On Friday the poker world learned of the latest innovation to hit the tournament circuit, an interesting new buy-in and payout format dubbed “Multi-Prize Pool Poker.” Multi Prize Pool Poker was developed by UK poker pro Roberto Romanello and will make its debut at the Dusk Till Dawn Poker Club in London, England on January 10, 2013.
I have to admit that when I read the headline I was expecting an “innovation” something along the lines of the ISPT’s combination of live and online tournaments, or the International Poker Federation’s Duplicate Poker, but reading further into Multi Prize Pool Poker the idea seems plausible and is probably the best innovation to hit the poker world since Rush Poker.
Multi Prize Pool Poker has two things going for it:
#1 – it separates amateurs from professionals and also risk-averse people from gamblers
#2 – it’s fairly easy to explain and doesn’t change the game-play dynamics of poker
So, what is Multi Prize Pool Poker? The game basically boils down to the buy-in amount and the prize-structure, as it allows players to make three successively larger buy-ins, with each tier allowing the player to compete for that percentage of the prize pool. In its simplest terms, Multi Prize Pool Poker can best be described by thinking of it like a cash game where you have side pots.
For instance, a Multi Prize Pool tournament could have buy-in levels of $100, $200, and $300. A player can choose to buy-in to tier 1 for $100; they could buy-in to the first two tiers for $300; or they could buy into all three tiers by ponying-up $600. The tier or tiers a player buys into determines what percentage of the prize-pool they are eligible to receive.
*Players cannot enter a higher tier until they have bought into each of the lower tiers.*
If the first tier in the above example received 100 entrants, all 100 entrants are eligible for the $10,000 prize-pool. If 50 of those players also bought into tier 2 only those 50 players would be eligible for the $5,000 prize-pool of tier 2 (which is on top of the $10,000 prize-pool). Finally, if a further 10 of these players decided to buy into the third tier they alone would be eligible for the additional $1,000 in prize money up for grabs in tier 3.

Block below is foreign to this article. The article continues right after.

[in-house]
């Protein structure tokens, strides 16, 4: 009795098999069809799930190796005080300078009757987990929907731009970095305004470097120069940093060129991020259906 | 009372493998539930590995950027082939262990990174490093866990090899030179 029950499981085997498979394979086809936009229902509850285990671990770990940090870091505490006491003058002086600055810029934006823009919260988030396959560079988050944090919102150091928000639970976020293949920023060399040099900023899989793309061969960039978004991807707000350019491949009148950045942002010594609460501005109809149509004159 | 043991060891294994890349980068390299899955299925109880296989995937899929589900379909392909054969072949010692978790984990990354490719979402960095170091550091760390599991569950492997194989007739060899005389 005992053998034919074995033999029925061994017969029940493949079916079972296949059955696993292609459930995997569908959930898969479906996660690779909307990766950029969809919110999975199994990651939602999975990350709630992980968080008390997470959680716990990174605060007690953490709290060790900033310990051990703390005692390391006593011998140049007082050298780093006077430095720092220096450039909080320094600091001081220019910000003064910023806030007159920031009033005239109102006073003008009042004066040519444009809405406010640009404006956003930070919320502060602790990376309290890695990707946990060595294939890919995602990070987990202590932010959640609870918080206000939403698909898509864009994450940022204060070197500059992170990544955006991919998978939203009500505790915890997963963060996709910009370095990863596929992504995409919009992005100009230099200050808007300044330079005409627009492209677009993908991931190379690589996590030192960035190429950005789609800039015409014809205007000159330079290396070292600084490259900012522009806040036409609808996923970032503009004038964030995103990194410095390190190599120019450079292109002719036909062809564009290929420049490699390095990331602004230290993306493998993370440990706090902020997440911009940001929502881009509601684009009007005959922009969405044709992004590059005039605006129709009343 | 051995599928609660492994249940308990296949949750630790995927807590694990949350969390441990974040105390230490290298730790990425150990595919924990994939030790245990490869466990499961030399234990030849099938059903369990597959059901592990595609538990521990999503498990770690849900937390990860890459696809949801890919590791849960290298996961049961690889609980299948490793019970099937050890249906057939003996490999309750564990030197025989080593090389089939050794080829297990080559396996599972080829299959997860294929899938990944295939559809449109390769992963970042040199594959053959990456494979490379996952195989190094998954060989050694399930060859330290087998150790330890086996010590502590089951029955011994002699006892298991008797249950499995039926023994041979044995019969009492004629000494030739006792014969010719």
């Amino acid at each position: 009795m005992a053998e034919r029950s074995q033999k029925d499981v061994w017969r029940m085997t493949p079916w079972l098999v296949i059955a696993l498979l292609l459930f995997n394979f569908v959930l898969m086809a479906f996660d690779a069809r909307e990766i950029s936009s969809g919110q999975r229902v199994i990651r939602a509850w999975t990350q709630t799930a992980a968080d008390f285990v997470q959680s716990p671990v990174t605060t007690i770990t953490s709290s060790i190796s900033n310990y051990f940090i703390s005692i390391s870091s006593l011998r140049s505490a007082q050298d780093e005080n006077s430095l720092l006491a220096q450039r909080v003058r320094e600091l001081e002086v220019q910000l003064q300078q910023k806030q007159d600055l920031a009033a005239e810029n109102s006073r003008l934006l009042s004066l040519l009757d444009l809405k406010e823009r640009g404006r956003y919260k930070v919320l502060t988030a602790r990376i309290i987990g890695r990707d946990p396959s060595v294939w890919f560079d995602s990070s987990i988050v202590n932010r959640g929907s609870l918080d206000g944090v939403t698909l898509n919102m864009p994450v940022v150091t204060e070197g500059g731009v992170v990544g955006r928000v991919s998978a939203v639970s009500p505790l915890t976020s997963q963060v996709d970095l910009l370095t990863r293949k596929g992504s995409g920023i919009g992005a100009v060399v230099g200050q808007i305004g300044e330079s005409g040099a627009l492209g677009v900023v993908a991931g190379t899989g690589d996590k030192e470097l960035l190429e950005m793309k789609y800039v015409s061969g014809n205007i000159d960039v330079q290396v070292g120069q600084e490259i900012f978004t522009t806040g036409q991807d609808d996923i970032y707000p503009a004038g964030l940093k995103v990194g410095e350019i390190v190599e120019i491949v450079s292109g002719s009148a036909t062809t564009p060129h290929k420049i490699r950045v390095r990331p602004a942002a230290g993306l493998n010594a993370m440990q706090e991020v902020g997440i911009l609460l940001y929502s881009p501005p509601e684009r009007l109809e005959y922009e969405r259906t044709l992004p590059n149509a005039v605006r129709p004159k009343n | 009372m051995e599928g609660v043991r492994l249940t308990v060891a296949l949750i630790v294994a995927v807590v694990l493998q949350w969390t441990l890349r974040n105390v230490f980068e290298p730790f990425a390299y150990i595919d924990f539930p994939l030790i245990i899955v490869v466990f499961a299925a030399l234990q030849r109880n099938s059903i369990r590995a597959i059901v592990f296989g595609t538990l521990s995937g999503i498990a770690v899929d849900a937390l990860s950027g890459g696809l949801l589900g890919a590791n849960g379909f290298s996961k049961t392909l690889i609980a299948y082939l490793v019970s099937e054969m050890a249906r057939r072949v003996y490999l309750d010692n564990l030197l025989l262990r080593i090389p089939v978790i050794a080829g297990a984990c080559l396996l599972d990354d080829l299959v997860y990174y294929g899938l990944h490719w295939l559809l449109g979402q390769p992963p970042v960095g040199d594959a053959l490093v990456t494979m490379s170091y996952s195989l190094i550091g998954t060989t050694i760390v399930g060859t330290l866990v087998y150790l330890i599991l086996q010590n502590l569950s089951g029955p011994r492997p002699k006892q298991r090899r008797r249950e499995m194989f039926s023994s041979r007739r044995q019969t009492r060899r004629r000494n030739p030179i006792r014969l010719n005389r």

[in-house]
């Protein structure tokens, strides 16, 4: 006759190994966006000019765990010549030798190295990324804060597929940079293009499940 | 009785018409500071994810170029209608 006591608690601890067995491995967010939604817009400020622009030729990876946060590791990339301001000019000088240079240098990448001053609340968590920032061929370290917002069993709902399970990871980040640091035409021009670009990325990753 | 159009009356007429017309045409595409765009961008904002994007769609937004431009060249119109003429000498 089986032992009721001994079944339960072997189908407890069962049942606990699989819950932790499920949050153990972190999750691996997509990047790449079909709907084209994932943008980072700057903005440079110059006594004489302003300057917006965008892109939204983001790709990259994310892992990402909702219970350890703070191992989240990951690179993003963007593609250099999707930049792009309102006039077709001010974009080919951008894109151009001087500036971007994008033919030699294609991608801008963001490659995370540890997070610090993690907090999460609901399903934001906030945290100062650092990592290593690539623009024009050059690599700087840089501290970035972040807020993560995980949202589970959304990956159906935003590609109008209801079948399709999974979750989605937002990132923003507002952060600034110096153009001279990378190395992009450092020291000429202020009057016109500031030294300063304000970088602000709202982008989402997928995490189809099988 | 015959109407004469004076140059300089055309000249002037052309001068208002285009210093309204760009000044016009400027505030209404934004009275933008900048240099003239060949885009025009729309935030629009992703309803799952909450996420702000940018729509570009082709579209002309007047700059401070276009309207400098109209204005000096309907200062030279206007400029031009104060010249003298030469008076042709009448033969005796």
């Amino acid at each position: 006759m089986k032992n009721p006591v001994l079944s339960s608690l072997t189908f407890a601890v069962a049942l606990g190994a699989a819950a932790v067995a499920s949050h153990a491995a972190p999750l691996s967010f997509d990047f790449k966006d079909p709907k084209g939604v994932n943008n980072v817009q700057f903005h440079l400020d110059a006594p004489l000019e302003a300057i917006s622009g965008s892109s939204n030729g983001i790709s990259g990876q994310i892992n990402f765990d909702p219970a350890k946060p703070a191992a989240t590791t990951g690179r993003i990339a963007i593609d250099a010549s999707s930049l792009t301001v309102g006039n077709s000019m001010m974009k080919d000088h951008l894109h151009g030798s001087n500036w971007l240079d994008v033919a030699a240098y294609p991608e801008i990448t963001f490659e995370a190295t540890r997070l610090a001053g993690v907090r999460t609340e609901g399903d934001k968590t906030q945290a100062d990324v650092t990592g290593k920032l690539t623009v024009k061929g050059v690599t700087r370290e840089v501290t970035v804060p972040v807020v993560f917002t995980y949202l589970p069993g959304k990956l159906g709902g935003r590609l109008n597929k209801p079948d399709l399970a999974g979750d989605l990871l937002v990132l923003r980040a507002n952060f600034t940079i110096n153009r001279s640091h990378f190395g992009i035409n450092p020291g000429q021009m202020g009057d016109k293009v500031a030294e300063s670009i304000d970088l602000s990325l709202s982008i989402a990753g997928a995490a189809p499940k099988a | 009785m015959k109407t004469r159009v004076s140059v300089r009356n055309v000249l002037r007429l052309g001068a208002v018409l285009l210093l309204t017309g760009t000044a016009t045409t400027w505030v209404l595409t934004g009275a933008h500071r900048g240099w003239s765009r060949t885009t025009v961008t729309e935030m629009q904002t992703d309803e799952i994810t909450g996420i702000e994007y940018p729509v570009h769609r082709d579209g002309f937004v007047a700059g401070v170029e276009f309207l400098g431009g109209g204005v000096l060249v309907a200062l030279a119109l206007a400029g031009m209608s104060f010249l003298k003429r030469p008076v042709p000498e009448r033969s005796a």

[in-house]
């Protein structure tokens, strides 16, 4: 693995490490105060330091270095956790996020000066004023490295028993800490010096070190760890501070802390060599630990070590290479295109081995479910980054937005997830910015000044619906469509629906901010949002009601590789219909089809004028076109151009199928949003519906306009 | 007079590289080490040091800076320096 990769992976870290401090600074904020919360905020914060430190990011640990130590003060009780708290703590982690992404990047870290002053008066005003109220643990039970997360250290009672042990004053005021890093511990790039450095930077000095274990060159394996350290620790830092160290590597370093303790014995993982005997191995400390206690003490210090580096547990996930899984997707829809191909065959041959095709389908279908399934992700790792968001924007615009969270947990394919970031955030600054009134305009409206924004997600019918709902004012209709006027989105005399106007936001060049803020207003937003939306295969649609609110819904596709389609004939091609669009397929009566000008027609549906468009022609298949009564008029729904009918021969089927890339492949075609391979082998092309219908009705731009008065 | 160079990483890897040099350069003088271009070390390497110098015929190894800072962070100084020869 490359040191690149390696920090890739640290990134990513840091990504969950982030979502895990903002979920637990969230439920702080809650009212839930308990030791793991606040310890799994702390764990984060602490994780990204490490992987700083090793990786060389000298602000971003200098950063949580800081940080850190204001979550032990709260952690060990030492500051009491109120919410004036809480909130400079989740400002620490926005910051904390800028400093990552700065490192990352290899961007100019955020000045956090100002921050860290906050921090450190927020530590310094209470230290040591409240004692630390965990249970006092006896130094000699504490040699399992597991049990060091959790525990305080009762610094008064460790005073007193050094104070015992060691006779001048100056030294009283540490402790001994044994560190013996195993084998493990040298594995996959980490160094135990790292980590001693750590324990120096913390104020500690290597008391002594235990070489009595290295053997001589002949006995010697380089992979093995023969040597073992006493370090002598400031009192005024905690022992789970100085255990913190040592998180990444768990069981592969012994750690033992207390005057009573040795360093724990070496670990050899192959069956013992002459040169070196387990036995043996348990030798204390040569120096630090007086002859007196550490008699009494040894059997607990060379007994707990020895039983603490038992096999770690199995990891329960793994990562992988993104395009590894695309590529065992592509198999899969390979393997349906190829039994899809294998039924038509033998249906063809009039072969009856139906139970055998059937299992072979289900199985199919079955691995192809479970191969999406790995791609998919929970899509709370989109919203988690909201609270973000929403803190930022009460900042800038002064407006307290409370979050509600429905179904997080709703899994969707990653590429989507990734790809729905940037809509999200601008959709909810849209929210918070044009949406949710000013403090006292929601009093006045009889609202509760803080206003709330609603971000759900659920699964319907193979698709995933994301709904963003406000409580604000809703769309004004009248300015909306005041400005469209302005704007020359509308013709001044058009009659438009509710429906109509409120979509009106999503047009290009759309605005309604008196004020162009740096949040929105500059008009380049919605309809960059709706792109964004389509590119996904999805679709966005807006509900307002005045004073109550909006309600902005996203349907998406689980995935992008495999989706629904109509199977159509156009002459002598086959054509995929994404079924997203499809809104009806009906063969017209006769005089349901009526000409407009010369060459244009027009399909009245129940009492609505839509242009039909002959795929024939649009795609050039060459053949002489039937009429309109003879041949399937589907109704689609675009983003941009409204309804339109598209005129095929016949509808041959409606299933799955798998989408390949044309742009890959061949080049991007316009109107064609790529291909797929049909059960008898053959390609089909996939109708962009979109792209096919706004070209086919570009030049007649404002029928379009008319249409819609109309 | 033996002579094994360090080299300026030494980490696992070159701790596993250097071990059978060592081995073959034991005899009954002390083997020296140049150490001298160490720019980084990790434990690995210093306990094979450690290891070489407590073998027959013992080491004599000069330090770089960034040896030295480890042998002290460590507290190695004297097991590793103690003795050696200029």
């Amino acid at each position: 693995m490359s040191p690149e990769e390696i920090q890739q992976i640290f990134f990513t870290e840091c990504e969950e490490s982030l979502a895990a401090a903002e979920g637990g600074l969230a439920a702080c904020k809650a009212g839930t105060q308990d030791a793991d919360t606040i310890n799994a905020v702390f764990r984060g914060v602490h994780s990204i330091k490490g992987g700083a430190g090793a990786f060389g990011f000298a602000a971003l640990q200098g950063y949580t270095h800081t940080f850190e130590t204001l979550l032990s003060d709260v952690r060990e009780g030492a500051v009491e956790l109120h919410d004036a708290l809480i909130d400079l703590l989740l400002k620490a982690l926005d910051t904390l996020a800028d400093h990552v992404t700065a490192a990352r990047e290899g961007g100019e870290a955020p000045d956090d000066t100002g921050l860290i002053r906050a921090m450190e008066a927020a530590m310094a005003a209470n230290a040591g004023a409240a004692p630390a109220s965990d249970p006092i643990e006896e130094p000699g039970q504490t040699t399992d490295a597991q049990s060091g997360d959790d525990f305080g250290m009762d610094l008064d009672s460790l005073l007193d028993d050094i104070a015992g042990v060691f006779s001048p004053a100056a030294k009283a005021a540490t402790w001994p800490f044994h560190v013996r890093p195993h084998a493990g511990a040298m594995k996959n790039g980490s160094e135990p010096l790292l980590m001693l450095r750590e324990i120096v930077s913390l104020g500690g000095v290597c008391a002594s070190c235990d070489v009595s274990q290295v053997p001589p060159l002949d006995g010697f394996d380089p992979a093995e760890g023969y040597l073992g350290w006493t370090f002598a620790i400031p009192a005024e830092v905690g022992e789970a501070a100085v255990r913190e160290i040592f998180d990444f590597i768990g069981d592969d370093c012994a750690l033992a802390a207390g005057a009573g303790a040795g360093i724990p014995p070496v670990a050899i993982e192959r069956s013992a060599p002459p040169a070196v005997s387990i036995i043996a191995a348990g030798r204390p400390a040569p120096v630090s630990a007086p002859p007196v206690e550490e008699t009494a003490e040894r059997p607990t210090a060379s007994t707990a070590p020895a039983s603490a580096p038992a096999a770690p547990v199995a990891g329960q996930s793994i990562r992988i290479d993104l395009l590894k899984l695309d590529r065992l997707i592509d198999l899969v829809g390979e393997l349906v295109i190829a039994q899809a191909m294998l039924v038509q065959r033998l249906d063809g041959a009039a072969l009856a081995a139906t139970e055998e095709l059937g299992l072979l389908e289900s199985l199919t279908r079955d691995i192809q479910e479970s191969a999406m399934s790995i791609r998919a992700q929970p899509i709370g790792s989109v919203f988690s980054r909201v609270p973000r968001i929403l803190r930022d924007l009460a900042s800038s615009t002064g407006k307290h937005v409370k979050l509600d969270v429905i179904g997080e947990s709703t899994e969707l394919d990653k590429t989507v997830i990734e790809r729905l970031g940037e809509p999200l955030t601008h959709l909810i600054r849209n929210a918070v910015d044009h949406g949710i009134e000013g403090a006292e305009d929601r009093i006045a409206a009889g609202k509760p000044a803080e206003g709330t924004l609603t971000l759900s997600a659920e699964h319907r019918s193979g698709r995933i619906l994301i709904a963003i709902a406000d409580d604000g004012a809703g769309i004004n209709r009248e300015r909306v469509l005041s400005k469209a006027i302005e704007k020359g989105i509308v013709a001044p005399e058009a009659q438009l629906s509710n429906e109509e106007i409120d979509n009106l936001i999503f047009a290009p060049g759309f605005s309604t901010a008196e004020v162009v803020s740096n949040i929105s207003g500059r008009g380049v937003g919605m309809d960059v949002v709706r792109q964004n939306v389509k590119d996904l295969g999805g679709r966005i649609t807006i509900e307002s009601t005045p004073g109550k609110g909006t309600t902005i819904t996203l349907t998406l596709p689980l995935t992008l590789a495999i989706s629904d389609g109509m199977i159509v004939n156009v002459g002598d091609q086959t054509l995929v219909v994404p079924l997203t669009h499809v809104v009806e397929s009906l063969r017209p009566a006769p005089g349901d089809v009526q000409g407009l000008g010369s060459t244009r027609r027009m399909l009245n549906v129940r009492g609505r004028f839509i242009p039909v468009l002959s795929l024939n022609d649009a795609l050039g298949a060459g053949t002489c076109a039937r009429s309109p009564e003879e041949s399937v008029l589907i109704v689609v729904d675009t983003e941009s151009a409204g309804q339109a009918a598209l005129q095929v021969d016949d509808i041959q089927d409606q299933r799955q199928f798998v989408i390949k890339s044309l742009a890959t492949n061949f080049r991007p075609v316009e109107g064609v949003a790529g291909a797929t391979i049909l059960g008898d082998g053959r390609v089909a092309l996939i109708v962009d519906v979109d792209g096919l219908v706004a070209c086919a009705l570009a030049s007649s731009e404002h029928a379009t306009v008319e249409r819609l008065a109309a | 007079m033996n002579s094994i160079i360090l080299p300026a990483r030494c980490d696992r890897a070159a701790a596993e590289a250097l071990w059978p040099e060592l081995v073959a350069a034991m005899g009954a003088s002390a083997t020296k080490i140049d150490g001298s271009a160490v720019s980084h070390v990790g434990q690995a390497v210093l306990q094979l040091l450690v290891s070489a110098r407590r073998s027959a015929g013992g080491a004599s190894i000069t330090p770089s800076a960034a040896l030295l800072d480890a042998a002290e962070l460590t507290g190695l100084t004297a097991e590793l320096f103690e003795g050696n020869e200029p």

What makes Multi Prize Pool Poker so interesting is that there would essentially be a 10-man Sit & Go inside of the larger tournament, as well as a 50-player tournament; meaning more bubbles and more chances to cash in the event.
If the winner of the tournament only registered for the first tier they are only eligible for that part of the prize-pool (essentially the Main Pot using our cash game example). If he registered for all three he would win the first place prize amount from all three tiers: $10,000, $5,000, and $1,000.
If a player who registered for all three tiers finished second he would win the top prize from $5,000 and $1,000 prize-pools. If the runner-up only registered for Tier 1 and Tier 2, Tier 3’s top prize would still be up for grabs to the highest finisher of the 10 players who registered for that level.
As you can see, the possibilities for this format are endless, and it offers pros a better chance to cash (although they will have to pay more) without giving them an edge like reentry tournaments offer.
I’m actually excited for the Multi Prize Pool Poker debut in January, eagerly anticipating the poker community’s reaction to the innovative format.